Llanybyther (Llan-Y-Byddar) - From 'A Topographical Dictionary of Wales' (1849)
LLANYBYTHER (LLAN-Y-BYDDAR), a parish, in the union of Lampeter, Higher division of the hundred of Cathinog, county of Carmarthen, South Wales, 5½ miles (S. W.) from Lampeter; comprising the Northern and Southern divisions, and containing 1120 inhabitants. This parish is situated on the road from Lampeter to Carmarthen, and on the border of the county. It is bounded on the west and north by Cardiganshire, on the northeast by the parish of Pencarreg, on the south by that of Llanmihangel-Rhôsycorn, on the south-east by that of Llansawel, and on the south-west by that of Llanllwny. The parish is extensive, comprising above 10,000 acres, of which about 2000 are uninclosed, and containing a great variety of soil and surface, including a large portion of the country between the rivers Teivy and Cothy; the prevailing kinds of timber are fir and young oak, and the chief agricultural produce oats and barley. There is a ridge of high common ground crossing the parish in the centre from east to west, from which numerous streams descend towards the north into the Teivy, and southwards into the Cothy; the latter district exhibits many deep glens. A road from Llansawel to Llandyssul intersects this common, on which several carnau and monumental stones are visible. The village of Llanybyther stands on the banks of the river Teivy, which is here crossed by a bridge, and near the road leading from Lampeter to Carmarthen. The parish also contains the village of Glanduar, and that of Abergorlech, the latter situated on the southern confines of the parish, some miles distant from the village of Llanybyther, and near the junction of the river Gorlech with the Cothy, from which junction it derives its name. Fairs are held on June 21st, July 17th, and November 1st and 21st.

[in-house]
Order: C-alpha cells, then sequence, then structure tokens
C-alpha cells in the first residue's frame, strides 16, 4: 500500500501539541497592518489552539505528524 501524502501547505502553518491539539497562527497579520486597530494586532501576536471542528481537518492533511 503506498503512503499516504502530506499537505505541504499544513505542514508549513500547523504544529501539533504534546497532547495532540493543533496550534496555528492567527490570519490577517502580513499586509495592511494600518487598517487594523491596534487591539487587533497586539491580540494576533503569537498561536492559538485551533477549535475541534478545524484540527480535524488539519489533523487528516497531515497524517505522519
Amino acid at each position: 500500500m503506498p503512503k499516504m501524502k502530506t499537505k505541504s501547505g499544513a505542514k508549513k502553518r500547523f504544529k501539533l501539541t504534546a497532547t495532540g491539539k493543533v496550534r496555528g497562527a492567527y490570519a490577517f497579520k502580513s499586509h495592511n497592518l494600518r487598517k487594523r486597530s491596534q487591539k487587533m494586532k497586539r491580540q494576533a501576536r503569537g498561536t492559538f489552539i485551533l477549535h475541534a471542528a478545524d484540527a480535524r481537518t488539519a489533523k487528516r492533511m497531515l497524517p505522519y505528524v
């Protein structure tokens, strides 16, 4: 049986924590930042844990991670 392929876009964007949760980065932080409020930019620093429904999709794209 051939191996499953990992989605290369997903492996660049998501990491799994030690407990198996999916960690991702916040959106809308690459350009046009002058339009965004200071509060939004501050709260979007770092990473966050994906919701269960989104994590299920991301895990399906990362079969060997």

The living is a discharged vicarage, endowed with £600 royal bounty and £400 parliamentary grant, and in the patronage of the Lord Chancellor; present net income, £117, with a glebe-house; impropriators, C. Longcroft and T. Lloyd, Esqrs. The tithes have been commuted for £230, of which £160 are payable to the impropriators, and £70 to the vicar, who has also a glebe of seven acres and a half, valued at £10 per annum. The church, dedicated to St. Peter, having undergone a thorough repair, is comfortably fitted up for the accommodation of the inhabitants; it is seventy feet long, including the chancel, which was rebuilt in 1804, and seventeen feet broad, and contains 162 sittings, nearly the whole free. There is also a chapel at Abergorlech, the living of which is a perpetual curacy, endowed with £1000 royal bounty, and in the gift of the Vicar; net income, £60. The parish has two places of worship for Independents, and one each for Baptists and Calvinistic Methodists. A school in connexion with the Established Church is supported by Colonel Wood, and there are six Sunday schools, one of them conducted on Church principles, and the others belonging to the three denominations of dissenters above mentioned. Opposite the church, and at the distance of about half a mile from it, in a south-western direction, is an encampment, crowning a conical hill of considerable elevation; it is called the Gaer, and is supposed to be of Roman construction.